NMI Says Americans Seek Instant Gratification in Health/Wellness

HARLEYSVILLE, Pa. -- The Natural Marketing Institute (NMI) based here released expanded details on the escalating immediacy of health and wellness information, one of the key trends the organization identified as having a significant impact on the health and wellness marketplace.

The concept of "immediacy" and "instant gratification" has increased among the American population over the last few years, according to NMI managing partner Steve French. "The immediacy mindset of multiple industries, from technology connectedness to same-day furniture delivery to 'reality/makeover' television programming, has migrated to the health and wellness industry. Whether the subject is treating health issues, improving appearance, losing weight or other wellness-related desires for instant results, the trends are clear -- American consumers want it now."

This trend is exemplified in why consumers are maintaining a healthy lifestyle, French said, noting that more than 58 percent of Americans cite improving appearance as a factor -- up almost 10 percent since 2001. The desire for immediate gratification is also demonstrated in the increase of consumers using prescription drugs, said French, adding that the number of Americans treating high cholesterol with prescription drugs rose 21 percent from 2002, with many other increases across other classes of pharmaceuticals.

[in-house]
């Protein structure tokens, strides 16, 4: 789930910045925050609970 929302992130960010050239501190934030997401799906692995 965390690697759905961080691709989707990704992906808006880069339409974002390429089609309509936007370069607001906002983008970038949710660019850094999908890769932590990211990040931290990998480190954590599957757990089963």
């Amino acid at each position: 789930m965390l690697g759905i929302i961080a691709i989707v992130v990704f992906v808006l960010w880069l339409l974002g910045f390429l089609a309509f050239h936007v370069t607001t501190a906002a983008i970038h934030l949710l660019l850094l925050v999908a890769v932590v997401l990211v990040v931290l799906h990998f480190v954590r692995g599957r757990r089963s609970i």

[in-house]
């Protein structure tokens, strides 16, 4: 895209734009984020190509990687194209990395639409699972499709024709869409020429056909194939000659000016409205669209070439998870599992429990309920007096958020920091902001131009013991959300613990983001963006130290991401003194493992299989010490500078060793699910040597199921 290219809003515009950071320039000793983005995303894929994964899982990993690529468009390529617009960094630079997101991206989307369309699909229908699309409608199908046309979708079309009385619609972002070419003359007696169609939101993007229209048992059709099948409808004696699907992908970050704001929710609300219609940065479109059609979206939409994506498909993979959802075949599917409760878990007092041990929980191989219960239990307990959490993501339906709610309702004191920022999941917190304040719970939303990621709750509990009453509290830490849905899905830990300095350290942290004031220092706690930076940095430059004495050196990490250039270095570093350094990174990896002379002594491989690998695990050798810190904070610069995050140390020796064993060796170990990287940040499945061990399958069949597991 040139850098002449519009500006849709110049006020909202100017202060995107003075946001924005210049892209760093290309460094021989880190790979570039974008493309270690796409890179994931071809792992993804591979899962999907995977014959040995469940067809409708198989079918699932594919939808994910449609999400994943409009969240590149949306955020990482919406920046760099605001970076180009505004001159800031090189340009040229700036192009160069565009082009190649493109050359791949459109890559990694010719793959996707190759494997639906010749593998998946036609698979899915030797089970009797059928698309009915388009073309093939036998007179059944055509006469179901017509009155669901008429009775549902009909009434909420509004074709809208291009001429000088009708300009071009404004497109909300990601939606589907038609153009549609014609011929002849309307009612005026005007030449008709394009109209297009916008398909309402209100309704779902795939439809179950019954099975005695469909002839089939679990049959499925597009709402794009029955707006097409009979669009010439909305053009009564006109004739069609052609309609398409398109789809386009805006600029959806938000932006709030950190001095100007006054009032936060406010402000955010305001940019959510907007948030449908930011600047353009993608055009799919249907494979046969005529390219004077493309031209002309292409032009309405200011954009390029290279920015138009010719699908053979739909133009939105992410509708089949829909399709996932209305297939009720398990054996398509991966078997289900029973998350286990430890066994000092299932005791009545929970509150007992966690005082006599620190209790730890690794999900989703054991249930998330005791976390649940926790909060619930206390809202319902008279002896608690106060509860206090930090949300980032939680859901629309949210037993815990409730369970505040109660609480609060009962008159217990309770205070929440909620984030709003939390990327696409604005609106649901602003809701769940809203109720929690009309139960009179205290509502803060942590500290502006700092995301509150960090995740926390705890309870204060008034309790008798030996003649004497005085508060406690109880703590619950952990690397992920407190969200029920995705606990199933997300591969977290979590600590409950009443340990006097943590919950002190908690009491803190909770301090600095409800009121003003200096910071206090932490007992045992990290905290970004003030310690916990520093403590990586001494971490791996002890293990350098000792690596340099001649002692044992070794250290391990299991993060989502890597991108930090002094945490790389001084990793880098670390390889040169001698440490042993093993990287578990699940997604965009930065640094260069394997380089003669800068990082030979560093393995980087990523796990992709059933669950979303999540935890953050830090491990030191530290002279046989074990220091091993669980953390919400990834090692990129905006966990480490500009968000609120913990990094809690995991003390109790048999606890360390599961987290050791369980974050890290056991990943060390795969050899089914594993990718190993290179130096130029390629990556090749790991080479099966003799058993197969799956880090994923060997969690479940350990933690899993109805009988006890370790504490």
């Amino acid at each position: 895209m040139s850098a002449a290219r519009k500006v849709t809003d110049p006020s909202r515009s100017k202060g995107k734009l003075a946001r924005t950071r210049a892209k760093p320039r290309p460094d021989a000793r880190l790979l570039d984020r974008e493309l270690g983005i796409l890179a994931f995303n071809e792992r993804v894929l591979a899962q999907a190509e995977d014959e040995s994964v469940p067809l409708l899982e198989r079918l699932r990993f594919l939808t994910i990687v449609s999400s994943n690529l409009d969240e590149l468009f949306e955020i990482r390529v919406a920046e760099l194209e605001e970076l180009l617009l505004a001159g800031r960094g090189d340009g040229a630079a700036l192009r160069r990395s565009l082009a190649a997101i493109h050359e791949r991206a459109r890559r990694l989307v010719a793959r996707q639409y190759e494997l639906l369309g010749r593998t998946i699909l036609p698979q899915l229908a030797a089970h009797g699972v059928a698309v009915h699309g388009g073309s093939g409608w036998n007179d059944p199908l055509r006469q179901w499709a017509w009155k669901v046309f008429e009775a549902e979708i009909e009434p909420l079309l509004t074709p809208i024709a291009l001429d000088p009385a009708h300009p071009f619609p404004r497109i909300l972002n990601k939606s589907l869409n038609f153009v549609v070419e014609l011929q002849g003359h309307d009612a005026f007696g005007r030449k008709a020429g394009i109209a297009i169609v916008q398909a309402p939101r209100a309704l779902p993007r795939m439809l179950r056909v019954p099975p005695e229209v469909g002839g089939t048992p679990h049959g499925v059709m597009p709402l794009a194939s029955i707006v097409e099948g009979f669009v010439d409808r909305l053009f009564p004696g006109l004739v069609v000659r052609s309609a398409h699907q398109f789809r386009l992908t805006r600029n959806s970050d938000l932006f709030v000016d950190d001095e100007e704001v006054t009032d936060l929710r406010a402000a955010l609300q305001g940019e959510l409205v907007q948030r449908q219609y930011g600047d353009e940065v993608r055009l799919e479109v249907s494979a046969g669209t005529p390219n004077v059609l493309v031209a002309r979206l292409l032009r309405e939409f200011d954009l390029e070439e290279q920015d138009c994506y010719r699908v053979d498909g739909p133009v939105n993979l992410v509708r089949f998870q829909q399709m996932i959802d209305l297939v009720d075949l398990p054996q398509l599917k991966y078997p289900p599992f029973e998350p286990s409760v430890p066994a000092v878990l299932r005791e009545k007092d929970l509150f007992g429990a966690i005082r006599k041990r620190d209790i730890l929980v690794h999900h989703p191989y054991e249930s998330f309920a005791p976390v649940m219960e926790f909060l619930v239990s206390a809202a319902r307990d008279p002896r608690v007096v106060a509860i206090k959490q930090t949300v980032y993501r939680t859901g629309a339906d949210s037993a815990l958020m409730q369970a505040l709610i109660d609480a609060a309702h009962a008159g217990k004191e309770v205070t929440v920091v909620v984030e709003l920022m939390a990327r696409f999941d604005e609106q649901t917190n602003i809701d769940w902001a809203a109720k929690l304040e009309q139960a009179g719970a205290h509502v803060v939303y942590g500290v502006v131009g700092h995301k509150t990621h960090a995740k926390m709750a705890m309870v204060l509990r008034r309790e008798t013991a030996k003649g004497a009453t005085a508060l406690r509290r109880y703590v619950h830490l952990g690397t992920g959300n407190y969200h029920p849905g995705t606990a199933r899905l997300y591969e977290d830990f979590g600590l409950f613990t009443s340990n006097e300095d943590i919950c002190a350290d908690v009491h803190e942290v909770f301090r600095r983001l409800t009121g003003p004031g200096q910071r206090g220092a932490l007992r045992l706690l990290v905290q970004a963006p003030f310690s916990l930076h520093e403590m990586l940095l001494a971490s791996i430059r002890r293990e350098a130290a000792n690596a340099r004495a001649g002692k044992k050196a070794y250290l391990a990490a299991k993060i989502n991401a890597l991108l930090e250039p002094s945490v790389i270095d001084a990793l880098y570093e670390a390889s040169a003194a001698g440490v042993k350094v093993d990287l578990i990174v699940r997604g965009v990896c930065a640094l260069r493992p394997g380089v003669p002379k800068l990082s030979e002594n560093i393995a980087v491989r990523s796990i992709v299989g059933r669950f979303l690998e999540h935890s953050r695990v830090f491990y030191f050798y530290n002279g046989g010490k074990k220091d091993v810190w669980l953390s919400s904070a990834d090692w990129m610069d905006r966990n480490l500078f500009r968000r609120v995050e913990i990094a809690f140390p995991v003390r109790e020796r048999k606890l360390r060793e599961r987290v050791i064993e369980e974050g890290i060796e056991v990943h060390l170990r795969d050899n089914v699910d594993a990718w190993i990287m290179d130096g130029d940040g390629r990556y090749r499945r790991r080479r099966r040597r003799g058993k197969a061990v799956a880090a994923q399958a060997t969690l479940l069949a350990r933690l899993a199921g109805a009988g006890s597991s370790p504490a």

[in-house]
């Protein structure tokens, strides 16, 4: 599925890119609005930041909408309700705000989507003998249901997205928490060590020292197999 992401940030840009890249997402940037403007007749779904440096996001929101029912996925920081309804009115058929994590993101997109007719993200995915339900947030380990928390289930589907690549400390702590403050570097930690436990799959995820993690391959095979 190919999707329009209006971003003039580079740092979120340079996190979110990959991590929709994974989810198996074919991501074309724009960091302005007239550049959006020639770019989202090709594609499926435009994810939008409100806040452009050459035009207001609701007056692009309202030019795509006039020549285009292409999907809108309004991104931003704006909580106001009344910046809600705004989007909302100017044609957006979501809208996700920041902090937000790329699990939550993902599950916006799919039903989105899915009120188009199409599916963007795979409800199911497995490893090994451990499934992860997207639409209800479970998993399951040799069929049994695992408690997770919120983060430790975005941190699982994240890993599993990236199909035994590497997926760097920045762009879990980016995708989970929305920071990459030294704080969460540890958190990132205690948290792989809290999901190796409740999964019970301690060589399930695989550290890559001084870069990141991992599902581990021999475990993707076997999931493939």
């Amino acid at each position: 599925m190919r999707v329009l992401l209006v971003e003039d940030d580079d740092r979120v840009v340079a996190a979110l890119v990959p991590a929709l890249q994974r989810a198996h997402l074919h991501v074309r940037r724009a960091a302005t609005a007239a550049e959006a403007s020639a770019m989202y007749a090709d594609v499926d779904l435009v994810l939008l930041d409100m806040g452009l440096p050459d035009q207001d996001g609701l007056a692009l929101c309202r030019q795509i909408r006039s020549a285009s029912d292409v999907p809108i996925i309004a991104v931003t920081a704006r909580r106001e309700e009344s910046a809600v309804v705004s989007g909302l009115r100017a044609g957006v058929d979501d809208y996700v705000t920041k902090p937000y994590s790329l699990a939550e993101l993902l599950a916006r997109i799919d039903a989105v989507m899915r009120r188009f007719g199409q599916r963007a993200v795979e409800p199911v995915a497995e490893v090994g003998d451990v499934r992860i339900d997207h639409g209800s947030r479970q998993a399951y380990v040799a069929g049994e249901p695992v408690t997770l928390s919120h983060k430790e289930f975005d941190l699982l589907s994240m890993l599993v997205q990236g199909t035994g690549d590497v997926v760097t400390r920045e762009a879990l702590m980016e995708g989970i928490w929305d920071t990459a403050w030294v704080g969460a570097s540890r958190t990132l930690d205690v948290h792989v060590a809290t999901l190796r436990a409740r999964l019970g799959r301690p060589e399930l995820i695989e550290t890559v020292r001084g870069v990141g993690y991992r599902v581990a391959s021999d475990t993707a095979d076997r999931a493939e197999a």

According to NMI's Health and Wellness Trends Database (HWTD), health issues ranging from high cholesterol to asthma and acid reflux/heartburn have seen a decrease in terms of prevention (a gradual activity), with a respective increase in consumers currently managing/treating these issues using prescription drugs (an immediate activity).

Using acid reflux/heartburn as an example, NMI found:
-Concern with preventing acid reflux/heartburn decreased 8 percent from 2002;
-The percentage of consumers who are currently treating or managing this condition increased 4 percent from 2002;
-10 percent more consumers are using prescription drugs than in 2002 for acid reflux/heartburn.

The pattern indicates consumers want to go for the "quick fix" offered by such products as prescription drugs in the treatment of their conditions, rather than focusing on changing their lifestyle over a period of time to solve their health issues, French said. "This immediacy trend drives many consumer behavior patterns related to seizing the day -- not living for tomorrow. Furthermore, this affects consumer product acquisition patterns, leads to internalized prioritization conflicts, and has many other strategic marketplace impacts."

For more information on the HWTD, contact NMI at http://www.nmisolutions.com/hwtd.html
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